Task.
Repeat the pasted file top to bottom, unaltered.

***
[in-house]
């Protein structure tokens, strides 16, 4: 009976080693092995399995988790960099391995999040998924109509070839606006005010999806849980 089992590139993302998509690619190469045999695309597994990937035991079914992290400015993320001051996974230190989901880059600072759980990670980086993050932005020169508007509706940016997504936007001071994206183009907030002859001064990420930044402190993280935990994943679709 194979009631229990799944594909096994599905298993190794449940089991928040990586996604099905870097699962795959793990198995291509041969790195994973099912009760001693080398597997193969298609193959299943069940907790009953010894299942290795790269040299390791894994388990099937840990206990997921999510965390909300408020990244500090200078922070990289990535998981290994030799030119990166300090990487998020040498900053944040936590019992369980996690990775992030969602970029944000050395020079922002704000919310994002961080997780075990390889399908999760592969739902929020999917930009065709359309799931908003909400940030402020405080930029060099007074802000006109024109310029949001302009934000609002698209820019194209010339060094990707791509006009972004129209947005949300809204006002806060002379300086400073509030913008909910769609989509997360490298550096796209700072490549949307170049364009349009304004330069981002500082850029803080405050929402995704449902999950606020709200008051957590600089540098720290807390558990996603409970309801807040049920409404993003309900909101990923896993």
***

[in-house]
């Protein structure tokens, strides 16, 4: 009976080693092995399995988790960099391995999040998924109509070839606006005010999806849980 089992590139993302998509690619190469045999695309597994990937035991079914992290400015993320001051996974230190989901880059600072759980990670980086993050932005020169508007509706940016997504936007001071994206183009907030002859001064990420930044402190993280935990994943679709 194979009631229990799944594909096994599905298993190794449940089991928040990586996604099905870097699962795959793990198995291509041969790195994973099912009760001693080398597997193969298609193959299943069940907790009953010894299942290795790269040299390791894994388990099937840990206990997921999510965390909300408020990244500090200078922070990289990535998981290994030799030119990166300090990487998020040498900053944040936590019992369980996690990775992030969602970029944000050395020079922002704000919310994002961080997780075990390889399908999760592969739902929020999917930009065709359309799931908003909400940030402020405080930029060099007074802000006109024109310029949001302009934000609002698209820019194209010339060094990707791509006009972004129209947005949300809204006002806060002379300086400073509030913008909910769609989509997360490298550096796209700072490549949307170049364009349009304004330069981002500082850029803080405050929402995704449902999950606020709200008051957590600089540098720290807390558990996603409970309801807040049920409404993003309900909101990923896993």